The Man In The Mirror

Today’s generation; The Selfie era.

Yes, we are at the end of 2017 and fitness is the latest trend right now. Is that really a bad thing? The short answer is no. We all want to look and feel at our best right?

Fitness in the recent years has seen a rapid growth and has become a significant part of people’s day to day lives. Guys are working tirelessly to gain ultimate muscle definition, whilst the ladies are toning and squatting to perfect their slender shape. Although there is nothing wrong with an interest in fitness, GymCredible believes that we should stay true to ourselves.

2014, the year of ‘The selfie’. With a variety of social media platforms at our fingertips and manufacturers introducing smartphones focusing on taking great selfies, society has elevated the ‘selfie’ trend into a full on obsession. An extreme level of cyber connectivity and socialisation that is making us more anti-social and self-conscious, leading some people into a state of depression.

The trend has also become a massive hit in the fitness industry with thousands of ‘gym selfies’ making it onto the likes of Insta, Facebook and Twitter – How many of us admire someone else’s body and think, ‘I wish I could look like him or her?’

The truth is that we are so focused on how other people look by means of a social media obsession, that we no longer see ourselves in a good way, resulting in depressive frames of mind which can be linked to mild forms of a body image disorder.

BDD – Body Dysmorphic Disorder

BDD is a body-image disorder characterized by persistent and intrusive preoccupations with an imagined or slight defect in one’s appearance.

People with BDD can dislike any part of their body and in reality, a perceived defect may be only a slight imperfection or even non-existent. But for someone with BDD, the flaw is significant, often causing severe emotional distress and difficulties in daily functioning.

The causes of BDD are unclear, but certain biological and environmental factors may contribute to its development, including genetic predisposition, neurobiological factors such as malfunctioning of serotonin in the brain, personality traits, and life experiences.

Performance Enhancing

The ultimate ‘elephant in the room’ when it comes to the fitness industry and following on from the social media aspect comes another image problem that we all face.

Performance enhancing drugs are more common in the sports & fitness industry than most would like to admit, yet we all seem shocked when another sports personality finally gets busted for taking enhancing supplements. With the professionals now looking like a different species, some even un-human like, it leaves no doubt that drugs play a vital role in the fitness industry of today.

Whilst it seems to be a case of ‘each to their own’ performance enhancing drugs, in conjunction with social media are creating an unnatural image perception of how we should look. It is at this point here where we are going wrong as we are under a false illusion that the ‘image of perfection’ has been gained through natural workout and not with the help of enhancement drugs.

The most common enhancement drugs within the gym sector are anabolic steroids and surprisingly it’s no longer just a stigma attached to body building. Anabolic steroids are primarily used for muscle growth and stimulation during workout. But, they are also being used by those whom are wanting to get leaner as the testosterone levels plummet when the body enters a calorie deficit.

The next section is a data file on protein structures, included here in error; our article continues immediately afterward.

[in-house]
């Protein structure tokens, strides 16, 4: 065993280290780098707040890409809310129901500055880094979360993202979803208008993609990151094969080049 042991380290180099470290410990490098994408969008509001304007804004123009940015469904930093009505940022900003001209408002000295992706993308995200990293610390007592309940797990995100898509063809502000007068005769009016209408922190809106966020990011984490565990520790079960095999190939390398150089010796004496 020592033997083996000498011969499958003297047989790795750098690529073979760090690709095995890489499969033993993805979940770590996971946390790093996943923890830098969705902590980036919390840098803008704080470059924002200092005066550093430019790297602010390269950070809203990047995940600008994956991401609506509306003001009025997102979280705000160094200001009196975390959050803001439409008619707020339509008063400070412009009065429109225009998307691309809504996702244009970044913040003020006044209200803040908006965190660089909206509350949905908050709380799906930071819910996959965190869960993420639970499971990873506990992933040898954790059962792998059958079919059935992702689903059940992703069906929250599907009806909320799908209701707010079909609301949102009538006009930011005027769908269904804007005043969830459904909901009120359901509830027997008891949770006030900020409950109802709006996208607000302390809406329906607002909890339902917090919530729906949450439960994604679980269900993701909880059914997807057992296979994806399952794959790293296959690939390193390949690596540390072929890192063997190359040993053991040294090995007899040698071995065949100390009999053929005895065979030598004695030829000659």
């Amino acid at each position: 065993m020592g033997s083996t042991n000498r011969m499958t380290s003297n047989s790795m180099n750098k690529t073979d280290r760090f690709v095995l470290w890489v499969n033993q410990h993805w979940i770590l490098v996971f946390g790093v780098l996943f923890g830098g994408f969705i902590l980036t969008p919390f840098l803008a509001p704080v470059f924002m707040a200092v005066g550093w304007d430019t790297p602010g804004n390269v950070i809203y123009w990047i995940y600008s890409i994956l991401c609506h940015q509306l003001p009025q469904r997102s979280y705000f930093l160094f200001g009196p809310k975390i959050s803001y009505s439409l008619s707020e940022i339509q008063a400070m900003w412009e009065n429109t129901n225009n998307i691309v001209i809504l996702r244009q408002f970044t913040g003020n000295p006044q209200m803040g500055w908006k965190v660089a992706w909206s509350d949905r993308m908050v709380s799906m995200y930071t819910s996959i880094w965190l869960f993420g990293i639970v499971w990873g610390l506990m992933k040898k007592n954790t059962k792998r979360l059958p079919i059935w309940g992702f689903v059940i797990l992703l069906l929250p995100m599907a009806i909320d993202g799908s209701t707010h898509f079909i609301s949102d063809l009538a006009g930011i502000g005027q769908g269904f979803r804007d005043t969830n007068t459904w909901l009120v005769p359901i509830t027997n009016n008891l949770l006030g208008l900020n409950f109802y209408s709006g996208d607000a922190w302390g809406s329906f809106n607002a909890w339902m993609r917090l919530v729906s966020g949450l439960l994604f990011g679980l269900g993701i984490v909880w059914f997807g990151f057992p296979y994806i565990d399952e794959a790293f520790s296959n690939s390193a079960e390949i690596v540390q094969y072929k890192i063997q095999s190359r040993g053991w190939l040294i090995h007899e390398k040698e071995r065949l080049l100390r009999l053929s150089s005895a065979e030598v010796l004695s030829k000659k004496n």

What’s more is that it isn’t just guys using enhancements, more and more ladies are turning to enhancements in pursuit of ‘the perfect body’ which they consider to be the definition of happiness.

Whilst we are under no illusion that drugs such as anabolic steroids should only be prescribed by registered pharmacists and are forbidden in most gyms, the main issue that people have is with the users that claim to be ‘natural’ rather than being honest. Look around the industry….

  • Gym users
  • Body Building
  • Professional sport
  • Olympics

Anabolic Steroids


  • Train harder and longer.
  • Helps build muscle mass.
  • Enhance endurance during sports.
  • Help with faster recovery time following strenuous regimes.


  • Unwanted changes in appearance.
  • Some users experience paranoia.
  • Can induce unwanted mood swings.
  • Can cause aggression and violence.
  • Young users can suffer from abnormal growth.
  • Risk of high blood pressure, liver failure, stroke or heart attack.


  • Anabolic steroids are Class C drugs, to be sold only by pharmacists with a doctor’s prescription.
  • Possession or importing with intent to supply (which includes giving them to friends) is illegal and could lead to 14 years in prison and an unlimited fine.
  • It’s legal to possess or import steroids as long as they’re for personal use, only in person. Importation or exportation of steroids for personal use using postal, courier or freight services is now illegal.


GymCredible does not condone any use of prohibited drugs, especially those not prescribed by a registered pharmacist.

In this article, we are calling for a change in the way people present themselves to create a more open, honest environment by opening the eyes of people who have a clouded vision, chasing perfection that isn’t available to them naturally.

We believe that there should be a clear split between those who are natural and those taking enhancements;

  • Natural (No performance enhancements).
  • Assisted (Use of enhancements).

Once we begin to understand and accept that everyone is individual and not everyone has naturally gained their physique, we can focus on true happiness in our own bodies by not comparing ourselves with others, but by comparing ourselves to the man in the mirror….

His name? – Mr Reality.

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